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Posted by on December 1, 2012 in Uncategorized


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I was a (pretend) landscape painter for a day



John Preston is a full-time painter and wonderful teacher. Phil Roberts photo.

Villages Folk School manager Ken Burns drops in on each class. Phil Roberts photo.

John thoroughly explained everything he did. Phil Roberts photo.

John demonstrates a technique to Sue Burns. Phil Roberts photo.

John works with Jeanette Corley as I try to look like I know what I'm doing. Ken Burns photo.

Jeanette Corley is obviously not a novice. Phil Roberts photo.

Carroll Michalek is an experienced painter, too. Phil Roberts photo.

If painting is like riding a bike, here I am without training wheels. Ken Burns photo.

My first effort. Thanks, John, for your help with the trees or I'd still be there doing leaves one by one. Phil Roberts photo.

My various jobs over the years — particularly in public relations and news reporting and as a freelance writer — have allowed me to meet some interesting people and do some interesting things.

I’ve been a modern day Walter Mitty at times.

Mitty, should you have forgotten your school literature class, is a dreamer who imagines himself working in a number of occupations. He was a character in a short story, “The Secret Life of Walter Mitty,” by James Thurber, first published by The New Yorker in 1939.

I’ll admit it: There’s some Walter Mitty in me. And I suspect there’s some in lots of reporters and writers. Maybe in you, too.

Take last weekend, for example. Mrs. Mitty….er, I mean my best friend and my wife, Sherry….and I signed up for classes in the Villages Folk School ( of Van Buren County, in southeast Iowa.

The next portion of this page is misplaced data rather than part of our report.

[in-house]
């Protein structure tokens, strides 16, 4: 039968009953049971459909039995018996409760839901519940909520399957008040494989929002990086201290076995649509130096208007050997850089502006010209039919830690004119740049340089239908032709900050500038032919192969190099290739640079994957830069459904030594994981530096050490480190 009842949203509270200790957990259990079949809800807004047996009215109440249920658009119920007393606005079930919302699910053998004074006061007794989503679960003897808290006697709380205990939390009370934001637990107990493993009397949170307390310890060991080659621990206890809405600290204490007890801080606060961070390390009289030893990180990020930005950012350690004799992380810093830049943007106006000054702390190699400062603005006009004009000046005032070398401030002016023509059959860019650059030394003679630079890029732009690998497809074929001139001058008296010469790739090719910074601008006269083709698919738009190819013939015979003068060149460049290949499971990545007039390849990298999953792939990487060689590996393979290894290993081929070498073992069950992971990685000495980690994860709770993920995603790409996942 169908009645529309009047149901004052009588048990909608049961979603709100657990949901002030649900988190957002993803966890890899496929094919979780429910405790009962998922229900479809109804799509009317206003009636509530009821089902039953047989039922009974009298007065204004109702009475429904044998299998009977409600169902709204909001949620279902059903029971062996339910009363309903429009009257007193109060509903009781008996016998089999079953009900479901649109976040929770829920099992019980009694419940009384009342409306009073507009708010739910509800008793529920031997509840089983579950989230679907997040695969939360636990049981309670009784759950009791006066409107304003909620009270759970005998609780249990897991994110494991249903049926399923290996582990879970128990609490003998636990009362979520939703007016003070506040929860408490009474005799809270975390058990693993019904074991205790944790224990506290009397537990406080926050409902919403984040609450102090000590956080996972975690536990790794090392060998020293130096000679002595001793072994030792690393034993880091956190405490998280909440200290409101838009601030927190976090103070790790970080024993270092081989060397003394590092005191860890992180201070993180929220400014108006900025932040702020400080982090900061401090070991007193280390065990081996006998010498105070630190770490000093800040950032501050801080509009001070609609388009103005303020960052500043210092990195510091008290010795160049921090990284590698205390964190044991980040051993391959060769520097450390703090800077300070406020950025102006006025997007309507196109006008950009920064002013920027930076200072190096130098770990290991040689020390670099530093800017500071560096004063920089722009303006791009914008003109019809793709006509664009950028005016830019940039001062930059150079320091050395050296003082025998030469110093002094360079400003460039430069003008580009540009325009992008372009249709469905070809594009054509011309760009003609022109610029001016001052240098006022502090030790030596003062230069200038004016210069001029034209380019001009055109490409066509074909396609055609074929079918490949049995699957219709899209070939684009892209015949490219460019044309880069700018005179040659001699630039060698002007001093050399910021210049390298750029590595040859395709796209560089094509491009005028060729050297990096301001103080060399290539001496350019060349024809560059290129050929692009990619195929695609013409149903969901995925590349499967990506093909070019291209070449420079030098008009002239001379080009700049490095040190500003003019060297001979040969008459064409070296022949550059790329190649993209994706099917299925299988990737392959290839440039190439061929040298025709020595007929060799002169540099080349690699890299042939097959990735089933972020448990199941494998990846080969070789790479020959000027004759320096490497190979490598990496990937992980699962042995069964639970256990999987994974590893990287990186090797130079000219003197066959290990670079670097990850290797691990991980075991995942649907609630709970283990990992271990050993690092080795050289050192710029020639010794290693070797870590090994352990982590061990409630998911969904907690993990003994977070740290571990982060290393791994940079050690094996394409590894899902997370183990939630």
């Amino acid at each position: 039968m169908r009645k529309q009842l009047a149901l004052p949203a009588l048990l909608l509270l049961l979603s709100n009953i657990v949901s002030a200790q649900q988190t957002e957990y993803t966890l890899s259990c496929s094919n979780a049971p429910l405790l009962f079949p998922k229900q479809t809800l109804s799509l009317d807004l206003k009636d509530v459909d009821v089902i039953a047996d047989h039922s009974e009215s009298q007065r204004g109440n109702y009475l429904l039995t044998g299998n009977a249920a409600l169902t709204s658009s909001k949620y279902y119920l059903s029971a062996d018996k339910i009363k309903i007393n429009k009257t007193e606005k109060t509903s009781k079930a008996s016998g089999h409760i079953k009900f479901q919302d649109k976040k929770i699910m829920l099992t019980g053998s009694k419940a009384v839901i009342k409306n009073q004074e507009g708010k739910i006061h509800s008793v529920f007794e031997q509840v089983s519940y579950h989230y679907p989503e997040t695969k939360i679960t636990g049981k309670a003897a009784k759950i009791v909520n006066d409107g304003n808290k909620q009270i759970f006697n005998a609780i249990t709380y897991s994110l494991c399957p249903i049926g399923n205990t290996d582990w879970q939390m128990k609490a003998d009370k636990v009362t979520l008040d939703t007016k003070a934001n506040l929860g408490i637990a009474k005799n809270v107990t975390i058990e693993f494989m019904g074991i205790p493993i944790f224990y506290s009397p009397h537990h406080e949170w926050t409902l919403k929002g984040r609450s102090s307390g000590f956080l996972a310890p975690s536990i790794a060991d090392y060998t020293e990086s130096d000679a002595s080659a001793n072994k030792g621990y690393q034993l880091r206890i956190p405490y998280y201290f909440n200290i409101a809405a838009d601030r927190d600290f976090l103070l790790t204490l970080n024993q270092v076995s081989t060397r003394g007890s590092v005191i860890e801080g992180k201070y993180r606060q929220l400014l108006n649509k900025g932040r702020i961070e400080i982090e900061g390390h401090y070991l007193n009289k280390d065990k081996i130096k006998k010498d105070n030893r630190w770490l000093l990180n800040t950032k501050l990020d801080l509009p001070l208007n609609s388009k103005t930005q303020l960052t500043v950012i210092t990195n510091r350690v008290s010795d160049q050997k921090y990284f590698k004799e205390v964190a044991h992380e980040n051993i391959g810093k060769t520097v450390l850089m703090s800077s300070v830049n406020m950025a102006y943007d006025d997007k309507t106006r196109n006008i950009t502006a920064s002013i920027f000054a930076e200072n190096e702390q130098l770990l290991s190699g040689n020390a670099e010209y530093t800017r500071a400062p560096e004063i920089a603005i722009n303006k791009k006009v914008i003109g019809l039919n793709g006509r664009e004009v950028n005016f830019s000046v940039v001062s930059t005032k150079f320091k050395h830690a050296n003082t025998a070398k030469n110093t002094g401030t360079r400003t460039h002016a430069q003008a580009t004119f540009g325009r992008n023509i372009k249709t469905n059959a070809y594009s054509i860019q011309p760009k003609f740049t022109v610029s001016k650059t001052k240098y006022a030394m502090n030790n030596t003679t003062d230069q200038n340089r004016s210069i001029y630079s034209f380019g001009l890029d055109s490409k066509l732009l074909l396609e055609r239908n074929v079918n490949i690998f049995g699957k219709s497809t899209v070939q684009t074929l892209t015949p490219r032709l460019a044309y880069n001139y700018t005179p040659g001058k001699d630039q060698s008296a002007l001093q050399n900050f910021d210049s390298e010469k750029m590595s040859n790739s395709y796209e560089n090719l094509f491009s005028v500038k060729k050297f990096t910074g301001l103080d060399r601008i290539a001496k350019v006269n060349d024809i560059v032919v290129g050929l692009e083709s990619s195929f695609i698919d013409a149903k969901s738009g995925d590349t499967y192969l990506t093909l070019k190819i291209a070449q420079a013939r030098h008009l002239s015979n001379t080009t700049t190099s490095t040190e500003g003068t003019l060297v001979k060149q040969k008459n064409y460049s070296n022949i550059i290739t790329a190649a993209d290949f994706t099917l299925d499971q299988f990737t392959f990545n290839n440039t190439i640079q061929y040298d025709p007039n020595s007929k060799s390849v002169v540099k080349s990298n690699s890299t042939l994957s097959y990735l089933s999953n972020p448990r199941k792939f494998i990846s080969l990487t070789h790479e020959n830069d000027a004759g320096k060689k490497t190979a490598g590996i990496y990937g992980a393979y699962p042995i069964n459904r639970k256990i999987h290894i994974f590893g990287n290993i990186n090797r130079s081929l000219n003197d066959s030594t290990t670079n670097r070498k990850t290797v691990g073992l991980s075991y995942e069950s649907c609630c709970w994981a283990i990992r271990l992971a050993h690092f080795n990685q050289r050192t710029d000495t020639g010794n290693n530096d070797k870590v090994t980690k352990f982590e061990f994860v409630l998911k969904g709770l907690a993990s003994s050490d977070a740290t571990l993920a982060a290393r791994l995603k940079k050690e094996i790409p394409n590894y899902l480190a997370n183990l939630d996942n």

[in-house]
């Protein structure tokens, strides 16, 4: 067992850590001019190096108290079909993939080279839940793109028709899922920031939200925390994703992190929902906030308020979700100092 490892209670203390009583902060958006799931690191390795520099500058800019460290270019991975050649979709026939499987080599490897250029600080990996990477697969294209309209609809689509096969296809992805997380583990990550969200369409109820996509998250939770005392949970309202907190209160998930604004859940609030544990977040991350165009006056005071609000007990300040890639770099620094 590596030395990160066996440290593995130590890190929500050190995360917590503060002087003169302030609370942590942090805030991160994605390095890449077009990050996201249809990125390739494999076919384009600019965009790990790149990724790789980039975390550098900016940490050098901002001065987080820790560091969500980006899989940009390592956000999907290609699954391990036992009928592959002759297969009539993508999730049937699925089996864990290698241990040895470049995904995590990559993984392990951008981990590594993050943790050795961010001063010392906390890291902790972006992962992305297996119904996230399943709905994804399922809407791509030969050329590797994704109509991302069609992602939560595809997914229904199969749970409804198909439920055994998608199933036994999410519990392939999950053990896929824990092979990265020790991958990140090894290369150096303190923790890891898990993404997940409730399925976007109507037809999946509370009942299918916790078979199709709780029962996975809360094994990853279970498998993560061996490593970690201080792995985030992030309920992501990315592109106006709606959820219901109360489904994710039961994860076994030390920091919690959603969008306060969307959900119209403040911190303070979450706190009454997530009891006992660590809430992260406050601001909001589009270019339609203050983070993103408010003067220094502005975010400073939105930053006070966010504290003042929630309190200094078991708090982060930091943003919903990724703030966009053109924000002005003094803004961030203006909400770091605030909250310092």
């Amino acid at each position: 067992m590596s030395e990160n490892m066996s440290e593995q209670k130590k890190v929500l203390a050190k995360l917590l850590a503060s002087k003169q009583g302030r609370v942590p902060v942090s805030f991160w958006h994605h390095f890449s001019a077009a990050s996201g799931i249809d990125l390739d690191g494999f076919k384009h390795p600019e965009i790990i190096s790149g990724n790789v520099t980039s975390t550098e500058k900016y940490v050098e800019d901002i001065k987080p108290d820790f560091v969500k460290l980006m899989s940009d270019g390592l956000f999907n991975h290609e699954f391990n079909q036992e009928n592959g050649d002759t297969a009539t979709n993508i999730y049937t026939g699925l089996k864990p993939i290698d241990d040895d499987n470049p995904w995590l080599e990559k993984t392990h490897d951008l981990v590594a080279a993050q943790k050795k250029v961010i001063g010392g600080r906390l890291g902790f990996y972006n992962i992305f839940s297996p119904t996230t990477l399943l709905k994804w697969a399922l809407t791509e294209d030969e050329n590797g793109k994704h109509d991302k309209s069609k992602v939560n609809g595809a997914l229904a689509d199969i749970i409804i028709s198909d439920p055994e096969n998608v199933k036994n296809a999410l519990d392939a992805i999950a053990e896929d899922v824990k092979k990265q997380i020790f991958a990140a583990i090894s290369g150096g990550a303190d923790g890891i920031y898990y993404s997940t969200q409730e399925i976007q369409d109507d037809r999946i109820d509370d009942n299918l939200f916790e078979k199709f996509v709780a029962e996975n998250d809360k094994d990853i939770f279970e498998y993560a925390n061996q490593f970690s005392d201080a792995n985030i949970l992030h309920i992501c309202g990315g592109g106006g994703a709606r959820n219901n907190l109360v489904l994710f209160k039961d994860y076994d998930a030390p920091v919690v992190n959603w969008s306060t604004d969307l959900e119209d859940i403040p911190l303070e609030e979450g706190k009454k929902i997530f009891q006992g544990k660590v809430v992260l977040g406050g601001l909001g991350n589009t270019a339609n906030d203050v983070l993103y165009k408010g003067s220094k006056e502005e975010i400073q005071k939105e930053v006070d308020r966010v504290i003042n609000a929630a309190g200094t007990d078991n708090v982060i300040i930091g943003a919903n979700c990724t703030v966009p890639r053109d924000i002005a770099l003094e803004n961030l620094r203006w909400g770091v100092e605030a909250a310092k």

Classes there run from January through November in everything from candle making and beginning knitting to blacksmithing, poetry and basket weaving. They are taught by local artisans.

“Our campus is 485 square miles,” says school manager Ken Burns. (No, not that Ken Burns.) “It’s the villages of Van Buren County.”

More than 100 students from five states have taken classes this year from 27 instructors. Burns hopes to double that number and offer continuing education credits in 2011.

On Saturday (Oct. 16), Sherry took an all-day fall bird-watching course ($69 fee, lunch and transportation included) taught by Raymond and Connie Morris. I took an all-day painting-the-landscape course ($55) taught by John Preston. I intend to write a freelance story about the experience and sell it for publication.

Sherry’s only need for her class was binoculars, which she already owned.

My materials list, on the other hand, was longer. Little by little beginning in July, I gathered an easel, palette, brushes, canvas panels and paints from eBay, Amazon and other sources.

We stayed last Friday night (Oct. 15) at our favorite B&B, Chuck and Joy Hanson’s Mason House Inn in Bentonsport.

After one of Joy’s delicious breakfasts on the next morning, it was off to class. Sherry dropped me at the site of an old mill on the riverfront in Bentonsport for my painting class. Then she headed to Mt. Sterling, a wetlands area and the starting point for her bird-watching adventure.

At the end of the day, Sherry raved about her class and all she’d learned. My class was worthwhile, too — although I decided not to quit any of my day jobs. John, a talented, full-time landscape painter, was an easy-going, patient teacher who dealt professionally with my obvious lack of experience and, perhaps, talent.

The class had four students — three women and myself. I wasn’t in class long before it became obvious to me the women had painted before. But, like John, they were kind to this rookie. Translation: They didn’t laugh at the colored splotches I dabbed on my canvas.

John and I had exchanged some e-mails in the weeks before the class, and I had expressed some concern as to what I had gotten myself into.

His answer put me at ease: “Don’t worry, it’s like riding a bike, just messier!”

He was right about that. At least the messier part. When it was over, I had many colors of paint on my hands, jacket, T-shirt and shorts. There was some on the canvas, too.

What ended up on my clothes may actually have been my best work.

Copyright 2010 by Phil Roberts, Creative Enterprises.

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Posted by on October 18, 2010 in Uncategorized